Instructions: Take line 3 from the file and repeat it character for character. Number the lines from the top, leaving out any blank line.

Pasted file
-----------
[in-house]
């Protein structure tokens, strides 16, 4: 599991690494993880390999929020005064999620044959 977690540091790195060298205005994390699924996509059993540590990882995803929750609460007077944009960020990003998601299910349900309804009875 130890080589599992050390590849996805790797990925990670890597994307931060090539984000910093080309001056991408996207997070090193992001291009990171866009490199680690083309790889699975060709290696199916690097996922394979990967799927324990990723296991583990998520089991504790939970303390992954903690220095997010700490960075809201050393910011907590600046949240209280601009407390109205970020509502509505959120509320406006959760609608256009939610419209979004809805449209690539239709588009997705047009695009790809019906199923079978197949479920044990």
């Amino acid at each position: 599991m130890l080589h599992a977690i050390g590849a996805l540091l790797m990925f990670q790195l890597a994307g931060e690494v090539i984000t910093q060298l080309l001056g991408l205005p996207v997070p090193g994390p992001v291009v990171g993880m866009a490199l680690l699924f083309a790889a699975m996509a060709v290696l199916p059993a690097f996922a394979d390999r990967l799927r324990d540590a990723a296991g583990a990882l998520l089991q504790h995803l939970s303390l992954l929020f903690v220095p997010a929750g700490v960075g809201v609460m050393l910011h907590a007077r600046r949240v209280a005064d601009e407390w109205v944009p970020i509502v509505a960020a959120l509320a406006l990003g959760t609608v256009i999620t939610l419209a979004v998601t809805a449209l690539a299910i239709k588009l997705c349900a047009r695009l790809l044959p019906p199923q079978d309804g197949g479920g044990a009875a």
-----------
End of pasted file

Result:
């Amino acid at each position: 599991m130890l080589h599992a977690i050390g590849a996805l540091l790797m990925f990670q790195l890597a994307g931060e690494v090539i984000t910093q060298l080309l001056g991408l205005p996207v997070p090193g994390p992001v291009v990171g993880m866009a490199l680690l699924f083309a790889a699975m996509a060709v290696l199916p059993a690097f996922a394979d390999r990967l799927r324990d540590a990723a296991g583990a990882l998520l089991q504790h995803l939970s303390l992954l929020f903690v220095p997010a929750g700490v960075g809201v609460m050393l910011h907590a007077r600046r949240v209280a005064d601009e407390w109205v944009p970020i509502v509505a960020a959120l509320a406006l990003g959760t609608v256009i999620t939610l419209a979004v998601t809805a449209l690539a299910i239709k588009l997705c349900a047009r695009l790809l044959p019906p199923q079978d309804g197949g479920g044990a009875a």